Apple announced Thursday that its iPod mini won't be available worldwide until July, about three months later than it had originally anticipated. Apple said that stronger than expected demand in the U.S. has constrained supplies through the end of June. Apple now anticipates that its production will be ramped up to meet worldwide demand in the July quarter.
"We expected the iPod mini was going to be a hit," Greg Joswiak, Apple's Vice President of Hardware Product Marketing told MacCentral. "The iPod is the most popular music player in the world. The iPod mini has been even a bigger hit than we had guessed it would."
The iPod mini was introduced in January at Macworld Conference & Expo. Apple created the iPod mini to compete in the flash storage-based MP3 player market. About the size of a credit card, the iPod mini can store up to 4GB of music and costs US$249, only $50 less than the 15GB iPod.
The price and storage capacity led some industry analysts and pundits to suggest that the iPod mini wouldn't succeed, but when the iPod mini began shipping in mid-February Apple announced that 100,000 pre-orders for the iPod mini had already been placed. Since then, retailers including some Apple retail stores have had a tough time keeping them in stock.
"The supply for the iPod mini is limited because we're using new technology," Joswiak told MacCentral. "We're using just about all of the [4GB] 1-inch hard drives that are being made."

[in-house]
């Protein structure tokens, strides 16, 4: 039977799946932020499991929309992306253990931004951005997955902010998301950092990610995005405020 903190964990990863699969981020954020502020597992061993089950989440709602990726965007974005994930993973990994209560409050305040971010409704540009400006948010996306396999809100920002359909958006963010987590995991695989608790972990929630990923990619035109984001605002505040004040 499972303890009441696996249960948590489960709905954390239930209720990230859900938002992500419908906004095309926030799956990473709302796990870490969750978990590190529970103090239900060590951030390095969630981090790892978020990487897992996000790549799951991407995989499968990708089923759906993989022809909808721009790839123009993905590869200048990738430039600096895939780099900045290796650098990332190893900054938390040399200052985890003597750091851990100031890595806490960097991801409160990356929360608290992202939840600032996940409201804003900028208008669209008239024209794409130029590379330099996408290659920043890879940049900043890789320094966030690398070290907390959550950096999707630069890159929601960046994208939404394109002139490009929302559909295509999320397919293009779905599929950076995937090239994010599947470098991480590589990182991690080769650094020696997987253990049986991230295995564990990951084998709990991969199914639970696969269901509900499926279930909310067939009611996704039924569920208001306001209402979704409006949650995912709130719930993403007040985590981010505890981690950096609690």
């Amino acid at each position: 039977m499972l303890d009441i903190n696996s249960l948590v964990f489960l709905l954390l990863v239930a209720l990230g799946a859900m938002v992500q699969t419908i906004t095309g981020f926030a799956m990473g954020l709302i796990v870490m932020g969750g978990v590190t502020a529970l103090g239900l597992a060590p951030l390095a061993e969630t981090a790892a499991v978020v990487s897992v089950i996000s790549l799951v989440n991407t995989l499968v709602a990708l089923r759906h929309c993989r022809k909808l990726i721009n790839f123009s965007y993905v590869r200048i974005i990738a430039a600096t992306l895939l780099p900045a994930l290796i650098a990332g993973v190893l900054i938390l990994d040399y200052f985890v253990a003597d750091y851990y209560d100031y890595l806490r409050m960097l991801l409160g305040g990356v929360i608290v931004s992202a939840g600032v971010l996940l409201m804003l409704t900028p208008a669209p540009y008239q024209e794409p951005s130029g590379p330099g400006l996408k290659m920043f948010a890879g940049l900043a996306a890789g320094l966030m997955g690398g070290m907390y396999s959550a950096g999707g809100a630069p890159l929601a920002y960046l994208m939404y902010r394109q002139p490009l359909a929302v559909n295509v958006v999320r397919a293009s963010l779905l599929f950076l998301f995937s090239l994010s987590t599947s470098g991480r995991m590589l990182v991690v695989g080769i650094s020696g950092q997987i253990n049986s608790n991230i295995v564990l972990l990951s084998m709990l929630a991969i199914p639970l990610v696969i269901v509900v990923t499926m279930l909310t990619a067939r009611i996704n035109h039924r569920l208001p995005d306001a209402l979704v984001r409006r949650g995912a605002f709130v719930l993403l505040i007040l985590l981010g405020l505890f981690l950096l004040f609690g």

While Apple stays mum about its component suppliers, dissections of production iPod minis reveal that Apple is using a 1-inch diameter 4GB Microdrive mechanism manufactured by Hitachi. Despite its tiny dimensions, the iPod sports the same user interface as its big brother and uses a Click Wheel that combines the ability to scroll through menus, play, rewind, fast forward and pause.
The iPod mini is small enough to wear on an armband when you're out for a run or doing a workout at the gym, Joswiak added, but the 4GB device can hold a lot more songs than other devices the same price bracket, which often have storage capacities limited to only 256MB or less.
"Buyers of flash-based players don't tend to use them very long," said Joswiak. "There's fatigue in having to constantly swap out your songs on a player with a small capacity. The iPod mini is really a wonderful solution for those people because it gives them the ability to hold up to 1,000 songs."
Joswiak sees the explosive demand for the iPod mini as a big success for Apple as it continues to dominate the MP3 player market.
"The iPod mini is doing as we hoped it would by growing the market for the iPod rather than cannibalizing its existing business," Joswiak said. "The iPod mini is for anybody who loves music, but it's proven to be very popular among athletes and teens and other users who otherwise would have bought a flash-based player."
This story, "iPod mini won't be available worldwide until July" was originally published by PCWorld.